More than 40 U.S. senators cosigned an Oct. 3 bipartisan letter spearheaded by Sens. Rob Portman (R-OH) and Charles Schumer (D-NY) in opposition to key elements of a site neutral payment policy included in the Calendar Year (CY) 2017 Hospital Outpatient Prospective Payment System (HOPPS) proposed rule. The letter criticizes the Centers for Medicare and Medicaid Services (CMS) for implementing its site neutral payment policy in an overly restrictive manner that goes far beyond Congressional intent.
Congress enacted Section 603 of the Bipartisan Budget Act (BBA) of 2015 in an effort to combat complaints that the current reimbursement system provides too many incentives for hospitals to purchase independent physician practices. Under this legislation, CMS is required to reimburse “new off-campus” hospital outpatient departments, defined as entities that came into operation after Nov. 2, 2015, and are located within 250-yards from the main hospital campus, under a different Medicare part B payment system rather than the traditional HOPPS. CMS ultimately decided in the 2017 HOPPS proposed rule that services administered at “new” hospital outpatient departments (HOPD) would be reimbursed via the Medicare Physician Fee Schedule (MPFS).
Electing to pay HOPD services according to MPFS rates has numerous unintended consequences. While physicians will receive direct reimbursement for services delivered to patients in this setting, the principal drawback of utilizing the MPFS to reimburse HOPDs is the fact that hospitals will no longer receive important facility payments. This unfortunate reality will be in place at least until the end of 2017 when CMS estimates it can develop some form of facility payment for hospitals.
The regulation also stipulates that HOPDs in operation prior to Nov. 2, 2015, will continue to receive reimbursement through the HOPPS so long as they abide by new requirements pertaining to relocation, the types of services offered to patients, change in ownership and the 250-yard rule.
The letter is highly critical of CMS-imposed restrictions on existing HOPDs. For example, the senators criticized the prohibition on continued HOPPS payment for any grandfathered HOPD that expands or relocates from its initial physical address, regardless of the circumstances. HOPDs are often required to expand or change building locations for a variety of reasons, such as being situated on an earthquake fault line or in a vulnerable flood plain, expired leases or higher patient volumes due to population increases. If the CY 2017 HOPPS proposed rule is finalized, any expansion or change in physical address would result in previously grandfathered HOPDs now receiving reimbursement only through the MPFS.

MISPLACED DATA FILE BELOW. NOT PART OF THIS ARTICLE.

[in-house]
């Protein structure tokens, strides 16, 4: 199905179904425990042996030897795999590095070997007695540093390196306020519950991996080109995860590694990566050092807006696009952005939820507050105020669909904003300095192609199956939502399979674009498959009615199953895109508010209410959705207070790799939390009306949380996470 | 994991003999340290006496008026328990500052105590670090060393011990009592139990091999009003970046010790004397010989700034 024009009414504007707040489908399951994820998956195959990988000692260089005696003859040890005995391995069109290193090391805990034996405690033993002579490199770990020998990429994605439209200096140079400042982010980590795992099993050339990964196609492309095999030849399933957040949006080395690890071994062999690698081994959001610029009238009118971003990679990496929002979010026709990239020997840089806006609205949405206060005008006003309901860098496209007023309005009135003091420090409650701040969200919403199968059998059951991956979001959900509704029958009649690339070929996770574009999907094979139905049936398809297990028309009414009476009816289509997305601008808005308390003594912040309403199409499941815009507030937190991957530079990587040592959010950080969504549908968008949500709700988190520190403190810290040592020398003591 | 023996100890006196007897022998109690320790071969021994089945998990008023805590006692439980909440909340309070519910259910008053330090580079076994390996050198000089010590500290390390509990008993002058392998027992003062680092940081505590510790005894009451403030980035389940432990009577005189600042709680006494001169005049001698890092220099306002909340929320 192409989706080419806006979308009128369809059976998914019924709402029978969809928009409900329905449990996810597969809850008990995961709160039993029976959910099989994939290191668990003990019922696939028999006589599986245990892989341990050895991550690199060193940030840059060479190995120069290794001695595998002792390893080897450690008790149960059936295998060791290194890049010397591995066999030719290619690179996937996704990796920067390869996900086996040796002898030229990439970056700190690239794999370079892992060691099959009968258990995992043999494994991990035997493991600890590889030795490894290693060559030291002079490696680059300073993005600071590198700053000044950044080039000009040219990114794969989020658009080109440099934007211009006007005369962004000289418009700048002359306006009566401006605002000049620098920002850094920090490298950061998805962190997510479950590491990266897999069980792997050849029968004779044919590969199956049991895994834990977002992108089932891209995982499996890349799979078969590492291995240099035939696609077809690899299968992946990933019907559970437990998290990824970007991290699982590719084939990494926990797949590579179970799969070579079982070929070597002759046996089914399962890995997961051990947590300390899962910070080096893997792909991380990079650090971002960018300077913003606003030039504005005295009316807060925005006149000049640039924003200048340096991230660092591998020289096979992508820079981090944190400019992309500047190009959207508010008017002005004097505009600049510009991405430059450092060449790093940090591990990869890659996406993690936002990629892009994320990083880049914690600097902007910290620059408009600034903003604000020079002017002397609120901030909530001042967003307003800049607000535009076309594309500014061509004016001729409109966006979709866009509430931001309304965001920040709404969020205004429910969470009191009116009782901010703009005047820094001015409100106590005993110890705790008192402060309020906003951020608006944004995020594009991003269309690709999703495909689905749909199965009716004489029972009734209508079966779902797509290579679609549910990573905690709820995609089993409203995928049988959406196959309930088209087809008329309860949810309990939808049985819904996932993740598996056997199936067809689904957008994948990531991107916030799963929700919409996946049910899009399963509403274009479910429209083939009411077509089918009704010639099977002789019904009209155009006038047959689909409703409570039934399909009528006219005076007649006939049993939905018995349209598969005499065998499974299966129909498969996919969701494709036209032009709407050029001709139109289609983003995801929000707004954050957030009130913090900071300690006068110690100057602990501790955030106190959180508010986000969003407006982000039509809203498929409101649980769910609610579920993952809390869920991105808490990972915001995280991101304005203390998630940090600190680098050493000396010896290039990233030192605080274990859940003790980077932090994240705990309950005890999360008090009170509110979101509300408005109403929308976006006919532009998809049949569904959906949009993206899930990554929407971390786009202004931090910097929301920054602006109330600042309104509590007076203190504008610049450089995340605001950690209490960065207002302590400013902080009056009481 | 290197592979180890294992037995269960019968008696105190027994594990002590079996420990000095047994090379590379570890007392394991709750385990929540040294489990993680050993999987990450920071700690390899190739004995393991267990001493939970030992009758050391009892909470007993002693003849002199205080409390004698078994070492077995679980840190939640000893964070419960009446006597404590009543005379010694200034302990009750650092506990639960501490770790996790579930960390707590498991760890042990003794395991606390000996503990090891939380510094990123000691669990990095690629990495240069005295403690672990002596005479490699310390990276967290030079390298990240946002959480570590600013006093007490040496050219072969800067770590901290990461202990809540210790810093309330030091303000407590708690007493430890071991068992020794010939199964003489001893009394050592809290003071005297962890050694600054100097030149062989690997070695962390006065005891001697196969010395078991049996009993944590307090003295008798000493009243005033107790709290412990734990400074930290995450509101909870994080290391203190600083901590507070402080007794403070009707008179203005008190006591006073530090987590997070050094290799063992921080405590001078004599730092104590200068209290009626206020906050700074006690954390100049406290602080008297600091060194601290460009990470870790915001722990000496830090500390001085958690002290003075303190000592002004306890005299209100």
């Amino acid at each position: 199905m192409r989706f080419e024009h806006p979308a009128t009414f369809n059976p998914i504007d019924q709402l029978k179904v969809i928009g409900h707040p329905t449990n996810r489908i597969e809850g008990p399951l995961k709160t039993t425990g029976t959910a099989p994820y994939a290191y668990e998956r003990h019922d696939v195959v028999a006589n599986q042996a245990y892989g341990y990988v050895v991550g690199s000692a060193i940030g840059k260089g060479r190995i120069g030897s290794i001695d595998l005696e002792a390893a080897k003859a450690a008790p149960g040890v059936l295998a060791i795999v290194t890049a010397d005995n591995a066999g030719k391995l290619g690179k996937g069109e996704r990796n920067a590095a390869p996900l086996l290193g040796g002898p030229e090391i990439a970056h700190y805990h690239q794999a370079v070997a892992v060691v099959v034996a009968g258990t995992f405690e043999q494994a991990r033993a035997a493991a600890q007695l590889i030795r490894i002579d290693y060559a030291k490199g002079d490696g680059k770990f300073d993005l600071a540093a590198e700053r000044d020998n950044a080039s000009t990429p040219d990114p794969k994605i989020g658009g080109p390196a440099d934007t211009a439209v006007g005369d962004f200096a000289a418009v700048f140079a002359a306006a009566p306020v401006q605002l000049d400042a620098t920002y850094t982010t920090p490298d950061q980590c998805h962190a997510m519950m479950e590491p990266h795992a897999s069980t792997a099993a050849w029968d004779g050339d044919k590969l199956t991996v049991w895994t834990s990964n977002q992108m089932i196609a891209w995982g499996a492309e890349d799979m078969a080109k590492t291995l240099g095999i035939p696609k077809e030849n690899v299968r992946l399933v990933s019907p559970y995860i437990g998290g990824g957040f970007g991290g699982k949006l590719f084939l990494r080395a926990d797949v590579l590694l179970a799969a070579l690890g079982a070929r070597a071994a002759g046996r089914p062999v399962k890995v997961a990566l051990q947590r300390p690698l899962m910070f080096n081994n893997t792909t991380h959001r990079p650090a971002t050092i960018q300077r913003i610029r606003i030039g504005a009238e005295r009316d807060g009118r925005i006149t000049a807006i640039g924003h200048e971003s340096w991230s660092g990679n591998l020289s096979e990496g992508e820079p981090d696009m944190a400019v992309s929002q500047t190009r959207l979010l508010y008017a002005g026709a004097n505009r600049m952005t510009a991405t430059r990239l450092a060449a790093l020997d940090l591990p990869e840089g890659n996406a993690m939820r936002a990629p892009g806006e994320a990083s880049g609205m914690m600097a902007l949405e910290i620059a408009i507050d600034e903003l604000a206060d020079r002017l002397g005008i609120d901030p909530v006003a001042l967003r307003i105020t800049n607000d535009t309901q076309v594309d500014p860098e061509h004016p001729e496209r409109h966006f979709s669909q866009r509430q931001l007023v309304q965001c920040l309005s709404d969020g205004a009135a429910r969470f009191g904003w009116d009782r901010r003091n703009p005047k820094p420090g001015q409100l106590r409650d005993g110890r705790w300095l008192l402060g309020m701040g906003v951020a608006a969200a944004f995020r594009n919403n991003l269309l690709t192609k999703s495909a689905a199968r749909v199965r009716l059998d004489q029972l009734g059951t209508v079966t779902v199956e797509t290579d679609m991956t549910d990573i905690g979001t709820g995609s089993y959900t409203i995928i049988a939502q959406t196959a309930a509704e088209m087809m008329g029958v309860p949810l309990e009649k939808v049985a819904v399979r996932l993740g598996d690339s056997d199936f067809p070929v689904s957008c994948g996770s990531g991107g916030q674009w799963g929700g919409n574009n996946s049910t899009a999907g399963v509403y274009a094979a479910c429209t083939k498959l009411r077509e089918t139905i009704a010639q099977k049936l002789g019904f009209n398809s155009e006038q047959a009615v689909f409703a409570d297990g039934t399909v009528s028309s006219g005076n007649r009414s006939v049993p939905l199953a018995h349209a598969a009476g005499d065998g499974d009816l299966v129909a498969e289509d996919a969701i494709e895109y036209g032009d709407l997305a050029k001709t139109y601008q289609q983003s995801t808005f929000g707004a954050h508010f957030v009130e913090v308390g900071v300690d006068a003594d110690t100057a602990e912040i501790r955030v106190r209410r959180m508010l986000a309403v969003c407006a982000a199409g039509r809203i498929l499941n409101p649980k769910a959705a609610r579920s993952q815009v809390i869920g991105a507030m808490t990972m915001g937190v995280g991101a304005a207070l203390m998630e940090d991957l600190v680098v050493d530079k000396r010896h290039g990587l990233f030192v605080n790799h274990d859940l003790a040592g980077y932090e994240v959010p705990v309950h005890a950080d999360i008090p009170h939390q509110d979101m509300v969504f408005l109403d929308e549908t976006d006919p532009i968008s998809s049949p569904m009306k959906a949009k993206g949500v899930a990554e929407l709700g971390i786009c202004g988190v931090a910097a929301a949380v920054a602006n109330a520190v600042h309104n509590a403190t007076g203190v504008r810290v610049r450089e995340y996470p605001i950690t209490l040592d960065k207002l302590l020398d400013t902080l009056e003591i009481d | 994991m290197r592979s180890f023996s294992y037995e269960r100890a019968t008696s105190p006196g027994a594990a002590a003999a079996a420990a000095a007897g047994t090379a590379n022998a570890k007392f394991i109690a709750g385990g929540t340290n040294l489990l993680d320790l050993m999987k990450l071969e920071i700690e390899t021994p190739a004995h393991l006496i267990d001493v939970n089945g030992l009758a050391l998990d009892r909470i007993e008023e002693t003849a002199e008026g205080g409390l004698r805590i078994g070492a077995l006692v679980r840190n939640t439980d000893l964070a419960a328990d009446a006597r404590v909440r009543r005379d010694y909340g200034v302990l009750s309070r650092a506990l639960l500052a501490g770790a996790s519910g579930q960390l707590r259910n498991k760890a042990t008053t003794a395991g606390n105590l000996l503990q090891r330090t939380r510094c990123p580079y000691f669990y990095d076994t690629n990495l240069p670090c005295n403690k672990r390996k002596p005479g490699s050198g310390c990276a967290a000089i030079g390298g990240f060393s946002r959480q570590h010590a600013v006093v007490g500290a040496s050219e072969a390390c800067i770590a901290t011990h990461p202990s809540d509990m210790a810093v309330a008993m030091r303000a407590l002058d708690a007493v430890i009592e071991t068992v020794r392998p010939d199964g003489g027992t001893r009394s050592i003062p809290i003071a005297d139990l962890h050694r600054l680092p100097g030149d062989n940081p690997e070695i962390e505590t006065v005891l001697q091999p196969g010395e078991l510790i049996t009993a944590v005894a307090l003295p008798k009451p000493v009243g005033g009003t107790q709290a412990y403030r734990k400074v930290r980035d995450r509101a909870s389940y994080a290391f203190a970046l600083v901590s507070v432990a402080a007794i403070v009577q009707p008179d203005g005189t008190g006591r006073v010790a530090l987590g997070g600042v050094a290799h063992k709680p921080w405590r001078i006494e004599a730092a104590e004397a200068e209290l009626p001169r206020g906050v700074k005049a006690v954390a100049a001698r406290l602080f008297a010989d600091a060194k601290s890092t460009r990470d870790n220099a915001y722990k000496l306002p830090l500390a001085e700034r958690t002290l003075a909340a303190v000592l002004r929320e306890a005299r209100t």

HOPDs that elect to offer new patient services outside of what it initially offered on Nov. 2, 2015, will also lose their HOPPS grandfathered status. The senators highlighted the unfairness of CMS providing no exception for HOPDs that are interested in providing new services, including services stemming from technological or medical advancements.
The agency also ruled that, in order for an HOPD to retain its grandfather status, the entire hospital system must undergo a change in ownership. If only the HOPD undergoes a change in ownership, the entity will be required to begin billing for services under the MPFS. Finally, any HOPDs located more than 250 yards from the main hospital campus will also no longer qualify to bill under the HOPPS. Although silent on the change of ownership policy, this collection of senators views strict adherence to the 250-yard rule as overly restrictive and far beyond the initial intent of the HOPD reimbursement policy enacted through the Bipartisan Budget Act.
The American College of Radiology (ACR) applauds Sens. Portman and Schumer for their commitment to improving the existing site neutral payment policies. In addition, the College continues to educate Congress about the many pitfalls associated with reimbursing HOPD services using the MPFS. Over the past decade, both Congress and CMS have enacted a variety of policies reducing MPFS reimbursement. As a result, provider participation in this particular fee schedule is dangerously low and woefully inadequate to cover the cost of important hospital outpatient services regardless of whether these entities were in operation before or after Nov. 1, 2015.
The CY 2017 HOPPS final rule is expected to be released on or about Nov. 1, 2016. The ACR’s government relations office will continue to monitor any Congressional efforts to reverse this flawed payment policy.